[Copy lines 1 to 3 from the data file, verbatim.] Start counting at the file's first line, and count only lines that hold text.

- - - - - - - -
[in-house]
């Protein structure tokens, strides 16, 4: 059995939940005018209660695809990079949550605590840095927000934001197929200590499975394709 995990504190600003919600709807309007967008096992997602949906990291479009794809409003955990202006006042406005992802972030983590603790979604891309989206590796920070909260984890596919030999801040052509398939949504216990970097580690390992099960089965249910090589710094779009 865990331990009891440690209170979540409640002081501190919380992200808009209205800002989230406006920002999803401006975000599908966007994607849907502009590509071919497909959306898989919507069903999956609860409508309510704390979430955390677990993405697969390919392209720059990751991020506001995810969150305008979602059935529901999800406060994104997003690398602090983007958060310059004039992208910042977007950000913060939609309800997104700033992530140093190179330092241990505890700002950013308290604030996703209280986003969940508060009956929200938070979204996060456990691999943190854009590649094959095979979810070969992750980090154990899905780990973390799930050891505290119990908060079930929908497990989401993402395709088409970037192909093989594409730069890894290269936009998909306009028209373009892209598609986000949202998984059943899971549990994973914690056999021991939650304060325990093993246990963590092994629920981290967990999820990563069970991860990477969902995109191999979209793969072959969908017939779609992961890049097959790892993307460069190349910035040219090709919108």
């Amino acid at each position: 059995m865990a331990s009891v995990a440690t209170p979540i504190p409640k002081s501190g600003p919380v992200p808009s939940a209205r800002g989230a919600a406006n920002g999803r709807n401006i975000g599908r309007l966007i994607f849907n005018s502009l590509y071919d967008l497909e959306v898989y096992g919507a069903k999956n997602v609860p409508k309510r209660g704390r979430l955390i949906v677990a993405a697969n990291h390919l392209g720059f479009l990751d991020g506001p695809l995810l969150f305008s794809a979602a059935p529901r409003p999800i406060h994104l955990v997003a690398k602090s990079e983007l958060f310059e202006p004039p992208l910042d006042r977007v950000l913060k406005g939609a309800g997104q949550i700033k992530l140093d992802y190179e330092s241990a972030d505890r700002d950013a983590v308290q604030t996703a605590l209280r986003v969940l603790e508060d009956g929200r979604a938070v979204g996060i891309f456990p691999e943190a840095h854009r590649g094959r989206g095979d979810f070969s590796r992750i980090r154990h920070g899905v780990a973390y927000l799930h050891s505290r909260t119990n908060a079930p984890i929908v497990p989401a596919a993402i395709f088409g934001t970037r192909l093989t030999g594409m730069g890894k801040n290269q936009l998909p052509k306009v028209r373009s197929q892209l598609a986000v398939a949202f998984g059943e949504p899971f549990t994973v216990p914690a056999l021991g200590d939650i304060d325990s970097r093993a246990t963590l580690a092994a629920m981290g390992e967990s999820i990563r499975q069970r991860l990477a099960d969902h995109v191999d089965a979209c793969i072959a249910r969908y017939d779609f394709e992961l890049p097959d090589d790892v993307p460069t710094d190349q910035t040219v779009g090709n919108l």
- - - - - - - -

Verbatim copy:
[in-house]
């Protein structure tokens, strides 16, 4: 059995939940005018209660695809990079949550605590840095927000934001197929200590499975394709 995990504190600003919600709807309007967008096992997602949906990291479009794809409003955990202006006042406005992802972030983590603790979604891309989206590796920070909260984890596919030999801040052509398939949504216990970097580690390992099960089965249910090589710094779009 865990331990009891440690209170979540409640002081501190919380992200808009209205800002989230406006920002999803401006975000599908966007994607849907502009590509071919497909959306898989919507069903999956609860409508309510704390979430955390677990993405697969390919392209720059990751991020506001995810969150305008979602059935529901999800406060994104997003690398602090983007958060310059004039992208910042977007950000913060939609309800997104700033992530140093190179330092241990505890700002950013308290604030996703209280986003969940508060009956929200938070979204996060456990691999943190854009590649094959095979979810070969992750980090154990899905780990973390799930050891505290119990908060079930929908497990989401993402395709088409970037192909093989594409730069890894290269936009998909306009028209373009892209598609986000949202998984059943899971549990994973914690056999021991939650304060325990093993246990963590092994629920981290967990999820990563069970991860990477969902995109191999979209793969072959969908017939779609992961890049097959790892993307460069190349910035040219090709919108």
């Amino acid at each position: 059995m865990a331990s009891v995990a440690t209170p979540i504190p409640k002081s501190g600003p919380v992200p808009s939940a209205r800002g989230a919600a406006n920002g999803r709807n401006i975000g599908r309007l966007i994607f849907n005018s502009l590509y071919d967008l497909e959306v898989y096992g919507a069903k999956n997602v609860p409508k309510r209660g704390r979430l955390i949906v677990a993405a697969n990291h390919l392209g720059f479009l990751d991020g506001p695809l995810l969150f305008s794809a979602a059935p529901r409003p999800i406060h994104l955990v997003a690398k602090s990079e983007l958060f310059e202006p004039p992208l910042d006042r977007v950000l913060k406005g939609a309800g997104q949550i700033k992530l140093d992802y190179e330092s241990a972030d505890r700002d950013a983590v308290q604030t996703a605590l209280r986003v969940l603790e508060d009956g929200r979604a938070v979204g996060i891309f456990p691999e943190a840095h854009r590649g094959r989206g095979d979810f070969s590796r992750i980090r154990h920070g899905v780990a973390y927000l799930h050891s505290r909260t119990n908060a079930p984890i929908v497990p989401a596919a993402i395709f088409g934001t970037r192909l093989t030999g594409m730069g890894k801040n290269q936009l998909p052509k306009v028209r373009s197929q892209l598609a986000v398939a949202f998984g059943e949504p899971f549990t994973v216990p914690a056999l021991g200590d939650i304060d325990s970097r093993a246990t963590l580690a092994a629920m981290g390992e967990s999820i990563r499975q069970r991860l990477a099960d969902h995109v191999d089965a979209c793969i072959a249910r969908y017939d779609f394709e992961l890049p097959d090589d790892v993307p460069t710094d190349q910035t040219v779009g090709n919108l």